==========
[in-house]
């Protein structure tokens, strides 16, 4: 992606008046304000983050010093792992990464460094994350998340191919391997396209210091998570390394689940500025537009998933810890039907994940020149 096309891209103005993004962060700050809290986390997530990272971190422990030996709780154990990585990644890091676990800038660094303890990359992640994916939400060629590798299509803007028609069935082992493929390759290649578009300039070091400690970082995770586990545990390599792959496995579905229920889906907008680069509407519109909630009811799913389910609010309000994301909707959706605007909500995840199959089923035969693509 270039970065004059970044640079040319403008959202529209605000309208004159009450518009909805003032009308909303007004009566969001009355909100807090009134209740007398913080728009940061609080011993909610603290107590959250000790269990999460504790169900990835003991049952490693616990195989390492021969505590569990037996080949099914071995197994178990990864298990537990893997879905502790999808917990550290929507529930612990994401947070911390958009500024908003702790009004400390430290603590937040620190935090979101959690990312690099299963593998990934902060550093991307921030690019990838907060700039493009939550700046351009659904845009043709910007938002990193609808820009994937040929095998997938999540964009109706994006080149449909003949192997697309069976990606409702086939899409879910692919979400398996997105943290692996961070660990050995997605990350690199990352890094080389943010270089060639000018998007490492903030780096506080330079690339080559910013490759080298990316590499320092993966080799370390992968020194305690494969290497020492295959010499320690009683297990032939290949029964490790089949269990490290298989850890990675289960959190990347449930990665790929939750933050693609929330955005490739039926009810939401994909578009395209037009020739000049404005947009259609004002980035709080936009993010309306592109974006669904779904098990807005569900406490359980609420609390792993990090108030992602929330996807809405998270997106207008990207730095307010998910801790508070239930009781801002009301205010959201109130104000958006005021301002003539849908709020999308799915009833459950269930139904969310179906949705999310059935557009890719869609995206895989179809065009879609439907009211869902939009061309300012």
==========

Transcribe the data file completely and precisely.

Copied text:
[in-house]
């Protein structure tokens, strides 16, 4: 992606008046304000983050010093792992990464460094994350998340191919391997396209210091998570390394689940500025537009998933810890039907994940020149 096309891209103005993004962060700050809290986390997530990272971190422990030996709780154990990585990644890091676990800038660094303890990359992640994916939400060629590798299509803007028609069935082992493929390759290649578009300039070091400690970082995770586990545990390599792959496995579905229920889906907008680069509407519109909630009811799913389910609010309000994301909707959706605007909500995840199959089923035969693509 270039970065004059970044640079040319403008959202529209605000309208004159009450518009909805003032009308909303007004009566969001009355909100807090009134209740007398913080728009940061609080011993909610603290107590959250000790269990999460504790169900990835003991049952490693616990195989390492021969505590569990037996080949099914071995197994178990990864298990537990893997879905502790999808917990550290929507529930612990994401947070911390958009500024908003702790009004400390430290603590937040620190935090979101959690990312690099299963593998990934902060550093991307921030690019990838907060700039493009939550700046351009659904845009043709910007938002990193609808820009994937040929095998997938999540964009109706994006080149449909003949192997697309069976990606409702086939899409879910692919979400398996997105943290692996961070660990050995997605990350690199990352890094080389943010270089060639000018998007490492903030780096506080330079690339080559910013490759080298990316590499320092993966080799370390992968020194305690494969290497020492295959010499320690009683297990032939290949029964490790089949269990490290298989850890990675289960959190990347449930990665790929939750933050693609929330955005490739039926009810939401994909578009395209037009020739000049404005947009259609004002980035709080936009993010309306592109974006669904779904098990807005569900406490359980609420609390792993990090108030992602929330996807809405998270997106207008990207730095307010998910801790508070239930009781801002009301205010959201109130104000958006005021301002003539849908709020999308799915009833459950269930139904969310179906949705999310059935557009890719869609995206895989179809065009879609439907009211869902939009061309300012």